The human-induced increases in atmospheric carbon dioxide since the beginning of the industrial revolution have led to increasing oceanic carbon uptake and changes in seawater carbonate chemistry, resulting in lowering of surface water pH. To date, surface ocean acidity has increased by 30% compared with pre-industrial times. The aim of this study was to investigate the relationship between increasing pCO2, decreasing pH and changes in volatile dimethylsulphide (DMS) and halocarbon concentrations, through 70,000 litre, high pCO2 mesocosm experiments and laboratory culture studies. DMS is a climatically important trace gas produced by marine algae: it transfers sulphur into the atmosphere and is a major influence on biogeochemical climate feedbacks. Halocarbons are also important biogenic trace gases which undergo atmospheric photochemical degradation, releasing halide radicals to participate in atmospheric ozone cycling, and transfer halogens from sea to land. Evidence is presented from a Norwegian coastal study which showed a 60% DMS, 30% DMSP and 40% iodocarbon reduction in high pCO2 mesocosms, and in the Baltic Sea, known for its low-salinity, cyanobacterial dominated community, where DMS concentrations showed an 80% reduction under high pCO2 but halocarbon concentrations were unaffected. No decrease in DMS or DMSP concentrations were identified in high pCO2 laboratory cultures of the DMSproducing species Emiliania huxleyi RCC1229, and halocarbons were undetectable. Changes in trace gas concentrations may arise due to pH effects on the interactions between microbial producers and consumers. Other effects may arise from cell biochemistry due to long-term adaptation to increased ρCO2 and reduced pH on the enzymatic activity production of the compounds. Further studies should determine the nature of the pCO2 and pH effect on bacterial interactions with DMS, DMSP and halocarbon production and breakdown. There should also be attention given to the DMS source in the cyanobacterial-dominated community of the Baltic Sea.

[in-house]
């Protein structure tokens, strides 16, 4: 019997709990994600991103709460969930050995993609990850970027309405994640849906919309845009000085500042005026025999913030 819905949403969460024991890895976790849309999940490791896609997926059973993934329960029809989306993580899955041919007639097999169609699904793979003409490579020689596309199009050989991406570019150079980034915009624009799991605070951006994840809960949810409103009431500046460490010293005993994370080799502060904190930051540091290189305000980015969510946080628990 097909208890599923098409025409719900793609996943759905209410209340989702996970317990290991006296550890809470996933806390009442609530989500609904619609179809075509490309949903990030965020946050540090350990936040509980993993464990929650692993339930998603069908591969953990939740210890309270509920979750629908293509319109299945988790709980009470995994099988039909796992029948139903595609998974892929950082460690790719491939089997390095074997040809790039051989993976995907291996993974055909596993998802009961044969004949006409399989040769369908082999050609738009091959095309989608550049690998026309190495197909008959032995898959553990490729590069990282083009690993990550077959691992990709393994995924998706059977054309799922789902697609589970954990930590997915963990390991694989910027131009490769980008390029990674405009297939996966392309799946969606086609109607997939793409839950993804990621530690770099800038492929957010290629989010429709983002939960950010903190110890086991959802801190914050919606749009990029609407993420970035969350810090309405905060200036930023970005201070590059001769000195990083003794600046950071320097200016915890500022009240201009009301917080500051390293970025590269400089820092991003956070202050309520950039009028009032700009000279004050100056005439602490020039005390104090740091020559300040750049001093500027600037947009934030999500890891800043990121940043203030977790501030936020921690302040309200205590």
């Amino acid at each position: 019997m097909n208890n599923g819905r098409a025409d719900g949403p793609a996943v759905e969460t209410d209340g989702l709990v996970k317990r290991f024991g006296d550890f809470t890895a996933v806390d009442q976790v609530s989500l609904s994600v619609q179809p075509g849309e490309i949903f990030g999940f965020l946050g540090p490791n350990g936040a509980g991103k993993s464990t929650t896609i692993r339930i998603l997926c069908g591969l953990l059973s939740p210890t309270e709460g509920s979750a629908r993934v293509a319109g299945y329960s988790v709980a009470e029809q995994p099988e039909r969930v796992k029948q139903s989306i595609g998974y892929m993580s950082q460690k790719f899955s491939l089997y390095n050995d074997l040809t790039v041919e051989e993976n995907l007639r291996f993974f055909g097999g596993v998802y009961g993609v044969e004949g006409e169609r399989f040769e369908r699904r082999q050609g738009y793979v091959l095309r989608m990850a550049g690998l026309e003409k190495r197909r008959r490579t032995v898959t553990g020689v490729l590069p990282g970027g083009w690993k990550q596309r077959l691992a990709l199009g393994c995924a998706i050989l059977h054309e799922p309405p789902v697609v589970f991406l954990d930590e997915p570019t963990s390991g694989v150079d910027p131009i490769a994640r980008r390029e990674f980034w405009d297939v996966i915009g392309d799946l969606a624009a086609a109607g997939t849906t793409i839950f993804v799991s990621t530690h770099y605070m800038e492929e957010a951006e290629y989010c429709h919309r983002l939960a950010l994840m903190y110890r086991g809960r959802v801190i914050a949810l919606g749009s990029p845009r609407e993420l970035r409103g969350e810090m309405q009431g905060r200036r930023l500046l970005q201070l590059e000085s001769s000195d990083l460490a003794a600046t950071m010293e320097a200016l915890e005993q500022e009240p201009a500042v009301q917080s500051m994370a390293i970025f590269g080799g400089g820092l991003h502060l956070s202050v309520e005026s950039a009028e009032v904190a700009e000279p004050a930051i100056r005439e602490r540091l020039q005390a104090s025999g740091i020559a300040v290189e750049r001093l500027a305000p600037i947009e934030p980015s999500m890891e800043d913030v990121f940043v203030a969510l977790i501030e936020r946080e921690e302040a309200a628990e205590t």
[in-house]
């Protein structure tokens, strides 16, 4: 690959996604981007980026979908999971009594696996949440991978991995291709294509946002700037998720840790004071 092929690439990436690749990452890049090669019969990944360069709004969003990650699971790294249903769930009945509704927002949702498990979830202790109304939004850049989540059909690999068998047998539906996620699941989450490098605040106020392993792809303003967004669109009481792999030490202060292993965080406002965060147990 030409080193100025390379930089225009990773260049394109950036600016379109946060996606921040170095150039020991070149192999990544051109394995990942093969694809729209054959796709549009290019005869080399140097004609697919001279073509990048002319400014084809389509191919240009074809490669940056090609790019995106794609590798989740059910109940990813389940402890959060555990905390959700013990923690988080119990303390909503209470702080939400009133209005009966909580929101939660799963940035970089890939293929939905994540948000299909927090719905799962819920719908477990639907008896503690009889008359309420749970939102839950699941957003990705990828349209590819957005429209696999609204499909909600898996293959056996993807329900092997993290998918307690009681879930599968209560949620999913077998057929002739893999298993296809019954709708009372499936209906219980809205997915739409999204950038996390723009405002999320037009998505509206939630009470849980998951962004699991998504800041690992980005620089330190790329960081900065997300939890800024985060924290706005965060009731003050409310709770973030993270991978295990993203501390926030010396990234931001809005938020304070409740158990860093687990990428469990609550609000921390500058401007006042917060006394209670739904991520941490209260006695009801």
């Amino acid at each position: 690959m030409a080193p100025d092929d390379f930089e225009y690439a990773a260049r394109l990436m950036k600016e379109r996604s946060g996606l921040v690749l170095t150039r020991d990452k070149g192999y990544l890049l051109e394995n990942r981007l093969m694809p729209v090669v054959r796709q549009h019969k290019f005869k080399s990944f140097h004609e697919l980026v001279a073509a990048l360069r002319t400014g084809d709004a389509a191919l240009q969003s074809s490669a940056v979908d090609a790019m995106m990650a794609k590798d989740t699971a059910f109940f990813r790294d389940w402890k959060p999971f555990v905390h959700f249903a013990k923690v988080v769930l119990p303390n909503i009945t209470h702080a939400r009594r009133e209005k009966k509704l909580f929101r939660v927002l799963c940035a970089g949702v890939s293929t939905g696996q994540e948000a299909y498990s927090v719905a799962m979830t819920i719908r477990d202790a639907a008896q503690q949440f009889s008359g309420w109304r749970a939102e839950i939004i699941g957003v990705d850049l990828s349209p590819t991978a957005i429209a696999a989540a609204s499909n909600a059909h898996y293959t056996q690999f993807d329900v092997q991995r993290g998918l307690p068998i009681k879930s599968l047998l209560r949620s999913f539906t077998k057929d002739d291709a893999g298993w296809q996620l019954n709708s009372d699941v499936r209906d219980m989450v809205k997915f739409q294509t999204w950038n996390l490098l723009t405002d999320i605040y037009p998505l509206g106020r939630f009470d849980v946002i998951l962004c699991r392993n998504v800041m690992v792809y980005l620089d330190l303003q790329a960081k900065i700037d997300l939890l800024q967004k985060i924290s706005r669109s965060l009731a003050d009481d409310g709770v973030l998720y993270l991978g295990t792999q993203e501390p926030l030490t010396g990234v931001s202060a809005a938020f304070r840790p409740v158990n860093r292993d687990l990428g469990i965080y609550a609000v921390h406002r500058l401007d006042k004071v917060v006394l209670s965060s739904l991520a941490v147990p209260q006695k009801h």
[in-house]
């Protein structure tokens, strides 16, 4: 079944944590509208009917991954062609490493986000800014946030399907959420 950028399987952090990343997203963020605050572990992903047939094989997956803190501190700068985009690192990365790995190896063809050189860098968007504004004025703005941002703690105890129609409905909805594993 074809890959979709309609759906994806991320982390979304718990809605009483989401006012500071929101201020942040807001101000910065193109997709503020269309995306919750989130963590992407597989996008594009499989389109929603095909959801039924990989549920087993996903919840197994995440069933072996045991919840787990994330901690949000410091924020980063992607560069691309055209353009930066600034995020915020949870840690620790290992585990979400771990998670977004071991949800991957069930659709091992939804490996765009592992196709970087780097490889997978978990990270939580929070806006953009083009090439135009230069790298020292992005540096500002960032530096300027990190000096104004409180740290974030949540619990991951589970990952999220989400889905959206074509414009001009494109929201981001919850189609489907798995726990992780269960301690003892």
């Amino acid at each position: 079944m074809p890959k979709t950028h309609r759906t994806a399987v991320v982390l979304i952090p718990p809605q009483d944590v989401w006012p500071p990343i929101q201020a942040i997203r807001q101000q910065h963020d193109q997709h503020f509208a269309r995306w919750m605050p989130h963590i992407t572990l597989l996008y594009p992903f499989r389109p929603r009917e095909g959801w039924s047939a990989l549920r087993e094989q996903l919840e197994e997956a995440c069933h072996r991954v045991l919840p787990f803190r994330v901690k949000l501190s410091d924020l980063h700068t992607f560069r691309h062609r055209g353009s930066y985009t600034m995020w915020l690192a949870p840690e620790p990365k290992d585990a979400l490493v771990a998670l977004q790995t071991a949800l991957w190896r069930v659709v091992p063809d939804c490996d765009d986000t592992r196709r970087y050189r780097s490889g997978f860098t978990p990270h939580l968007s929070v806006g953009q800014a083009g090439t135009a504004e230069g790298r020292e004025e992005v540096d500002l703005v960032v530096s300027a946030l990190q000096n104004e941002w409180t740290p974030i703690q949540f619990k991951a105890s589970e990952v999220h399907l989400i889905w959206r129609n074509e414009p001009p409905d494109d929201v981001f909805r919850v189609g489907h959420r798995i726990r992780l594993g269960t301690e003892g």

|Publisher||University of East Anglia|
|Source Sets||Ethos UK|
|Type||Electronic Thesis or Dissertation|
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